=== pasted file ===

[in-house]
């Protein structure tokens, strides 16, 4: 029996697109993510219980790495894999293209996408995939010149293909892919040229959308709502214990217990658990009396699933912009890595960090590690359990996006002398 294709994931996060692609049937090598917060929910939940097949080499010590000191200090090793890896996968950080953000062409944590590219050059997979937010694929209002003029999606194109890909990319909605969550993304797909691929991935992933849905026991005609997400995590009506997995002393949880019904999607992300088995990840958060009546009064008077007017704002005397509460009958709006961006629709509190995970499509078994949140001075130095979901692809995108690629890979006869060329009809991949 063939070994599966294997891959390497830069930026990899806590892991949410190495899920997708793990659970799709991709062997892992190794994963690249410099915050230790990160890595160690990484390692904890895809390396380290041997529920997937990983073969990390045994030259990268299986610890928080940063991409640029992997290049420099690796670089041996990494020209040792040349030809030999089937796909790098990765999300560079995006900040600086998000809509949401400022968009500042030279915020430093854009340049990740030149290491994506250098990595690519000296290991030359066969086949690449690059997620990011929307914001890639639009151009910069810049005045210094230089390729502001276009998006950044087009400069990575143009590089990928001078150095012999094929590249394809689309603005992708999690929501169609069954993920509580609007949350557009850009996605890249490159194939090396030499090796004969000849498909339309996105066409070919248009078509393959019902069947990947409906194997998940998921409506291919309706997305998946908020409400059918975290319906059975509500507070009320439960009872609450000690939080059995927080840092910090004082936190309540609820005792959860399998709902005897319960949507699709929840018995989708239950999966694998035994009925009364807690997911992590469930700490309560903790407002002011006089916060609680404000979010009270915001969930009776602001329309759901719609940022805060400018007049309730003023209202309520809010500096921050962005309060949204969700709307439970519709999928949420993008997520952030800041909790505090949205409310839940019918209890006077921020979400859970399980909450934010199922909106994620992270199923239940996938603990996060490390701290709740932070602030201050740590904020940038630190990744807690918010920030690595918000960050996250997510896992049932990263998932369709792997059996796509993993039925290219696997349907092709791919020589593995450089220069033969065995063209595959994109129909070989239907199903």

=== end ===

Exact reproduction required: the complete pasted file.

[in-house]
């Protein structure tokens, strides 16, 4: 029996697109993510219980790495894999293209996408995939010149293909892919040229959308709502214990217990658990009396699933912009890595960090590690359990996006002398 294709994931996060692609049937090598917060929910939940097949080499010590000191200090090793890896996968950080953000062409944590590219050059997979937010694929209002003029999606194109890909990319909605969550993304797909691929991935992933849905026991005609997400995590009506997995002393949880019904999607992300088995990840958060009546009064008077007017704002005397509460009958709006961006629709509190995970499509078994949140001075130095979901692809995108690629890979006869060329009809991949 063939070994599966294997891959390497830069930026990899806590892991949410190495899920997708793990659970799709991709062997892992190794994963690249410099915050230790990160890595160690990484390692904890895809390396380290041997529920997937990983073969990390045994030259990268299986610890928080940063991409640029992997290049420099690796670089041996990494020209040792040349030809030999089937796909790098990765999300560079995006900040600086998000809509949401400022968009500042030279915020430093854009340049990740030149290491994506250098990595690519000296290991030359066969086949690449690059997620990011929307914001890639639009151009910069810049005045210094230089390729502001276009998006950044087009400069990575143009590089990928001078150095012999094929590249394809689309603005992708999690929501169609069954993920509580609007949350557009850009996605890249490159194939090396030499090796004969000849498909339309996105066409070919248009078509393959019902069947990947409906194997998940998921409506291919309706997305998946908020409400059918975290319906059975509500507070009320439960009872609450000690939080059995927080840092910090004082936190309540609820005792959860399998709902005897319960949507699709929840018995989708239950999966694998035994009925009364807690997911992590469930700490309560903790407002002011006089916060609680404000979010009270915001969930009776602001329309759901719609940022805060400018007049309730003023209202309520809010500096921050962005309060949204969700709307439970519709999928949420993008997520952030800041909790505090949205409310839940019918209890006077921020979400859970399980909450934010199922909106994620992270199923239940996938603990996060490390701290709740932070602030201050740590904020940038630190990744807690918010920030690595918000960050996250997510896992049932990263998932369709792997059996796509993993039925290219696997349907092709791919020589593995450089220069033969065995063209595959994109129909070989239907199903």